In a ruling which emphatically reveals the reluctance of the English courts to pierce the corporate veil, the Court of Appeal (the Court) has declined jurisdiction to determine claims against a foreign businessman despite allegations that he used ‘puppet’ companies to perpetrate a major international fraud.
The appellant, a shipping company, claimed that a number of offshore companies (the companies) had been used by the businessman as vehicles to enter into a series of fraudulent charter parties which resulted in diversion of profits and substantial loss.
The charter parties contained English jurisdiction clauses although the businessman was not himself a party to them. The appellant submitted that the English courts nevertheless had jurisdiction to entertain its claim under article 23 of EC regulation 44/2001 (the Brussels Regulation) on the basis that the businessman was the controller of the companies which had been established for the purposes of fraud.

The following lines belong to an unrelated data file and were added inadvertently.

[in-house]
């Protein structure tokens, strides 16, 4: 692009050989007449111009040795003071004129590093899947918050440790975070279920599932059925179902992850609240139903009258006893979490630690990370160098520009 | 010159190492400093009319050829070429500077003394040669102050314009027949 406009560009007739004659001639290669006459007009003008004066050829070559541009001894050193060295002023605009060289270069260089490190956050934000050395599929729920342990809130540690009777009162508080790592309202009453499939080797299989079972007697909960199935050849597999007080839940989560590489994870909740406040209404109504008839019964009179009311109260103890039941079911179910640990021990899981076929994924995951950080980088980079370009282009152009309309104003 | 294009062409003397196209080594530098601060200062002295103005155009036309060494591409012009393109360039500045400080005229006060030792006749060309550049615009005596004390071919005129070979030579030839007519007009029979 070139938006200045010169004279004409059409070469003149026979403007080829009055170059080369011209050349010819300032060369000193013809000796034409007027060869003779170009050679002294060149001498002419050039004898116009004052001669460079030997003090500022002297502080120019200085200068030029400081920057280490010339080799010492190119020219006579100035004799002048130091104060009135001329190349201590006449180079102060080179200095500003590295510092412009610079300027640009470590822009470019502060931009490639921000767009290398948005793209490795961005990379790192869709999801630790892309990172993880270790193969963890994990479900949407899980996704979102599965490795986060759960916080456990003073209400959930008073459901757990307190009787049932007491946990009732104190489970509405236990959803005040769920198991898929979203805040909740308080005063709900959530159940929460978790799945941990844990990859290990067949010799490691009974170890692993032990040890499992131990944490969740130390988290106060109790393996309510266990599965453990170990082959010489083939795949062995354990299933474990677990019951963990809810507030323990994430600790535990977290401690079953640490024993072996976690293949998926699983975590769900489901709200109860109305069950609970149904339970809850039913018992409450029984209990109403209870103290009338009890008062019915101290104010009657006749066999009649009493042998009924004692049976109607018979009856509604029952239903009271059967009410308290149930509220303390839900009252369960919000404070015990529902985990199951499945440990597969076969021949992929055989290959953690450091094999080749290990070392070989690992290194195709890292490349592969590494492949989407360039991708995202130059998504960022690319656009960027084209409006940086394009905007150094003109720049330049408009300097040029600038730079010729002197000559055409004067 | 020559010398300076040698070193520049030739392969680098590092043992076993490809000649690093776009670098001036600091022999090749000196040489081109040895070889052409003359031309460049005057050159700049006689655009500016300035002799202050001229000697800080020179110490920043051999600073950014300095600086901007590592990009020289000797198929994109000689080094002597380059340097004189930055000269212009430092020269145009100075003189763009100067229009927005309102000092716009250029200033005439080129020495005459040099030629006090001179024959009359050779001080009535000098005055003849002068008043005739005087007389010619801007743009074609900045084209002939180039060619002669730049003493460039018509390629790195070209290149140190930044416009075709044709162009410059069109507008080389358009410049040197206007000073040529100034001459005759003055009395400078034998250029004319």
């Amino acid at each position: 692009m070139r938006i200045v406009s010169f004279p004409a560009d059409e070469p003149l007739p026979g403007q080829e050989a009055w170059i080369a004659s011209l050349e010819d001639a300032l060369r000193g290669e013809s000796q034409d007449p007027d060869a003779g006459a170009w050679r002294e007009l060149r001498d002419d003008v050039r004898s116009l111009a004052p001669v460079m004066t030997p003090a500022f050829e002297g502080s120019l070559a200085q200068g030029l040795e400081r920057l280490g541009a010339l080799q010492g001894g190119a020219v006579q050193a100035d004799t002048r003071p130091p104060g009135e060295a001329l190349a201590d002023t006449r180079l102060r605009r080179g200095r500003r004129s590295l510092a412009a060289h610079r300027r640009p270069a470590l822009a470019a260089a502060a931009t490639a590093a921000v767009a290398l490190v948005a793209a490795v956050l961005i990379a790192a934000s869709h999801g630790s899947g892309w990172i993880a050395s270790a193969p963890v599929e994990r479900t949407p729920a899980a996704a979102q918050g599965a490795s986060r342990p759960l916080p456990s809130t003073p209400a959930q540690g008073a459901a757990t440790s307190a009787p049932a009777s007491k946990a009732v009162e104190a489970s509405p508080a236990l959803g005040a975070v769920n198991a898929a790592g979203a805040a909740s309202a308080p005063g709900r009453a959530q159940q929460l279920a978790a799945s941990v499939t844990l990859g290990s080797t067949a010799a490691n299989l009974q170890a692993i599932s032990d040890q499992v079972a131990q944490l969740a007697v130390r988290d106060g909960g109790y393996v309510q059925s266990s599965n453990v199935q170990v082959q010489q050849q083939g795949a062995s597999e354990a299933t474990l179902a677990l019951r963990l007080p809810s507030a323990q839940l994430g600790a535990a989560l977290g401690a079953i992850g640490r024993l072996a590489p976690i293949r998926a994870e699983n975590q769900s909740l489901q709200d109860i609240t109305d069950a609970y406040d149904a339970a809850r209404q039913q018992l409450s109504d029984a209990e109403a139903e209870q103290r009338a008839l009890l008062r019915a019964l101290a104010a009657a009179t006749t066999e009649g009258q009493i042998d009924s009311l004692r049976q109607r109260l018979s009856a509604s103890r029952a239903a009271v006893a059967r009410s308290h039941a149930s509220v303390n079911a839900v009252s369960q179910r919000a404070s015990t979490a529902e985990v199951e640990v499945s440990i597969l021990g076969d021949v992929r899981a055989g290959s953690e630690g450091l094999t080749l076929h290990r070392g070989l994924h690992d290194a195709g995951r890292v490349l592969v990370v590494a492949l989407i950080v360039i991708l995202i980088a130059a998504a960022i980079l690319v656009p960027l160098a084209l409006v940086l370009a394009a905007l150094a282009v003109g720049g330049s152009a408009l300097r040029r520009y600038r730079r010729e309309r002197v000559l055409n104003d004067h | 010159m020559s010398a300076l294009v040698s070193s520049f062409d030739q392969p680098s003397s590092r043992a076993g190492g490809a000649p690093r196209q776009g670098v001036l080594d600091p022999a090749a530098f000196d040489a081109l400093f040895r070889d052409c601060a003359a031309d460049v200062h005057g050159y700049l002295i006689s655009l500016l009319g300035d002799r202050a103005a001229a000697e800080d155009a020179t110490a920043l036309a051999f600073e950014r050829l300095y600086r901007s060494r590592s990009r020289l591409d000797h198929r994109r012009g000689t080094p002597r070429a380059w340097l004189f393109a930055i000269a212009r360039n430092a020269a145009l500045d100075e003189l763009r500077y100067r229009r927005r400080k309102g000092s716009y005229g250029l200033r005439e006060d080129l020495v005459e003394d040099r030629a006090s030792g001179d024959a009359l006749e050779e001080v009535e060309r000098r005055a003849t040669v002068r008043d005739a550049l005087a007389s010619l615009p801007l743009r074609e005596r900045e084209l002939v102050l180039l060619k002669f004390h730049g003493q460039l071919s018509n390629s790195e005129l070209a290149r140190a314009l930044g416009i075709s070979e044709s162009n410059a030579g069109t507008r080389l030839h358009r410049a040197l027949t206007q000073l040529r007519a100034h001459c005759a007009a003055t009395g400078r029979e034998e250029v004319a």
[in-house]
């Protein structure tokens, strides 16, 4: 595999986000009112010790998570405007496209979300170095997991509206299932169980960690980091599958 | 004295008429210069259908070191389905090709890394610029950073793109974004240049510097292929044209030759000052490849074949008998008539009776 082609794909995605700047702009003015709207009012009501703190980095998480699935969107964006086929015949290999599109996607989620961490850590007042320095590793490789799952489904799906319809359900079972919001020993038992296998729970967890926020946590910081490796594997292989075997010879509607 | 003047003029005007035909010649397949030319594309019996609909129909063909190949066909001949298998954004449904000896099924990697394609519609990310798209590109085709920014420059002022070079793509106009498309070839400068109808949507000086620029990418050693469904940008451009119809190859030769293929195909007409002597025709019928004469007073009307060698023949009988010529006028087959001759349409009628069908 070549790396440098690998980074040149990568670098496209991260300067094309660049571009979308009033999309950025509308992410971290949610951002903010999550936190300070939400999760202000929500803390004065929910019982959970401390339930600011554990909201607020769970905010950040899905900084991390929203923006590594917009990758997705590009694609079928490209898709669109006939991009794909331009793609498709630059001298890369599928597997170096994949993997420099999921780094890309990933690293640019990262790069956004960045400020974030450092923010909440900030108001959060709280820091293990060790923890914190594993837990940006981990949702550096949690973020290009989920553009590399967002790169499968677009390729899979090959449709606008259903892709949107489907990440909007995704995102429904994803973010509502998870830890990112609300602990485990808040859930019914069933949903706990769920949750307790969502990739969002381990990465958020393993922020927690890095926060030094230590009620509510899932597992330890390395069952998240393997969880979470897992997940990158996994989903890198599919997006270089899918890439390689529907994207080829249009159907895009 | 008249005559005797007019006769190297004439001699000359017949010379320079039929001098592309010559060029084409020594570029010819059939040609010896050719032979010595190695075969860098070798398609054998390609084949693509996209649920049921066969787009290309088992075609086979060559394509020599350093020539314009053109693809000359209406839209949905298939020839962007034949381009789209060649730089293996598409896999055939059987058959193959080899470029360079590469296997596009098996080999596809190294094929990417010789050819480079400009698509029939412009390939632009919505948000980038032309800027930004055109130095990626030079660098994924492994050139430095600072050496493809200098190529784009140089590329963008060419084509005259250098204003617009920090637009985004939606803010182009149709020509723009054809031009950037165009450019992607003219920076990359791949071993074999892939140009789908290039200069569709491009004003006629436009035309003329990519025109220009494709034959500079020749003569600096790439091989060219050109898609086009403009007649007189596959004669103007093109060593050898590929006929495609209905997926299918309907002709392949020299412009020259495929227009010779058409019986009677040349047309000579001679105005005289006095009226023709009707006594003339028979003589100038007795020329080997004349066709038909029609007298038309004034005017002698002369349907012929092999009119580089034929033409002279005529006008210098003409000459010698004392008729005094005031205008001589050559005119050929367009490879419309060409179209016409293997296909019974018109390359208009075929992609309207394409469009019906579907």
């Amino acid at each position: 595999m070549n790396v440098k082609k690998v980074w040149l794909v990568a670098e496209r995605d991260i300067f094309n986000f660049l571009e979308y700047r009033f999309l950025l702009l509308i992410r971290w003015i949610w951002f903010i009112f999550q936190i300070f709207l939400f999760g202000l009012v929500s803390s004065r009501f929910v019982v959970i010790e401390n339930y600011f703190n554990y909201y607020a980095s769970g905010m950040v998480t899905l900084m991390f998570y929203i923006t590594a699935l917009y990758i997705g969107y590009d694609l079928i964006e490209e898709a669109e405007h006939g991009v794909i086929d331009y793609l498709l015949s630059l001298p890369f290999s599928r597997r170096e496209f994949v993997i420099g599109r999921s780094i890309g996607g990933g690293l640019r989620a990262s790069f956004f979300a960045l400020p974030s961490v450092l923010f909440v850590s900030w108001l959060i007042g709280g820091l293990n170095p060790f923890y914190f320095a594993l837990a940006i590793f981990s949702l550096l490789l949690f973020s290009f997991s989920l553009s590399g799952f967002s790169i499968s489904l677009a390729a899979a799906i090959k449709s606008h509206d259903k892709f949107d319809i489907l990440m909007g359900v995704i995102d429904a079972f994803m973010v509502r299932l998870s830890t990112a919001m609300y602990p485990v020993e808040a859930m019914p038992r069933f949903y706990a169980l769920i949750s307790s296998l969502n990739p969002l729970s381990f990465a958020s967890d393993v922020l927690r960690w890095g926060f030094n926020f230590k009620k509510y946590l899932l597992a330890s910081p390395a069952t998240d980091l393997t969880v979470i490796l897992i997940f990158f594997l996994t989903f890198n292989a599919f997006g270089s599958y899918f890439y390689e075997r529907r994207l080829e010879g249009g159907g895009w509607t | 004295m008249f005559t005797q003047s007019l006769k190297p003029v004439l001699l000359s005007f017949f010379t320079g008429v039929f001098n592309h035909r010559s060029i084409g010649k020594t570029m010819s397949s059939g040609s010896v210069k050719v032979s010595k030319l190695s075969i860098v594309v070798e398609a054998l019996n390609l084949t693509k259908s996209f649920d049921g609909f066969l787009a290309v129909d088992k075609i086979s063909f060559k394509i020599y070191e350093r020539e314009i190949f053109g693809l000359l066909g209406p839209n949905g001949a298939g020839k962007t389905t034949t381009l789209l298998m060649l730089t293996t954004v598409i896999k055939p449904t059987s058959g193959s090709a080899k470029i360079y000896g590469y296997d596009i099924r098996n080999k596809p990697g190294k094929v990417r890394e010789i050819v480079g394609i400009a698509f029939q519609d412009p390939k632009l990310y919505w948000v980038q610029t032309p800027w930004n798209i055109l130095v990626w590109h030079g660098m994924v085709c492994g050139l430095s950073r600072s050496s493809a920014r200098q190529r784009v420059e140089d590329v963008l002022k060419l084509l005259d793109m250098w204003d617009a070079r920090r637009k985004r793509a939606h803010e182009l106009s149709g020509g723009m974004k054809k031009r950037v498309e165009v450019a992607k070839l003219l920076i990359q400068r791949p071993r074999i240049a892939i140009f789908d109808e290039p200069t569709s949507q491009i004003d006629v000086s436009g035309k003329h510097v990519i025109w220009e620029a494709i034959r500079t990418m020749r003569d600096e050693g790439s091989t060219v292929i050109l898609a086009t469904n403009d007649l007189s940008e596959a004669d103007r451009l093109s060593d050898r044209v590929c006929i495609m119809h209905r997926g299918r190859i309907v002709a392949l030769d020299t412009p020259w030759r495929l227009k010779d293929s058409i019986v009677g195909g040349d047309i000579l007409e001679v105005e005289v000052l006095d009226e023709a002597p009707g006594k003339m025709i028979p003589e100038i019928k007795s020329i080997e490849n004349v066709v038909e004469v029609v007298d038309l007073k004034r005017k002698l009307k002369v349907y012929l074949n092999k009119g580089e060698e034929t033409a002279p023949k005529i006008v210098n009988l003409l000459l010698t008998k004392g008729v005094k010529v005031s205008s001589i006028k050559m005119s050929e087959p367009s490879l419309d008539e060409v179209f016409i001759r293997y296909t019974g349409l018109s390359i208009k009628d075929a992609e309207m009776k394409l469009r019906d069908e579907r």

The High Court had declined jurisdiction to hear the matter. However, in challenging that decision, the appellant argued that the businessman had used the companies as a device or façade to conceal wrongdoing and should be regarded as having consented to jurisdiction although he was not a party to the contracts.
In dismissing the appeal, the Court observed that the corporate veil may only be pierced in circumstances where a person is under an existing legal obligation or liability or subject to an existing legal restriction which he deliberately evades or whose enforcement he deliberately frustrates by interposing a company under his control.
On the appellant’s own case, the businessman had not expressed or indicated any willingness that claims brought against him by other contracting parties should be tried in England. Far from authorising the companies to contract on his behalf, he had specifically sought to avoid this by interposing the companies between himself and the appellant.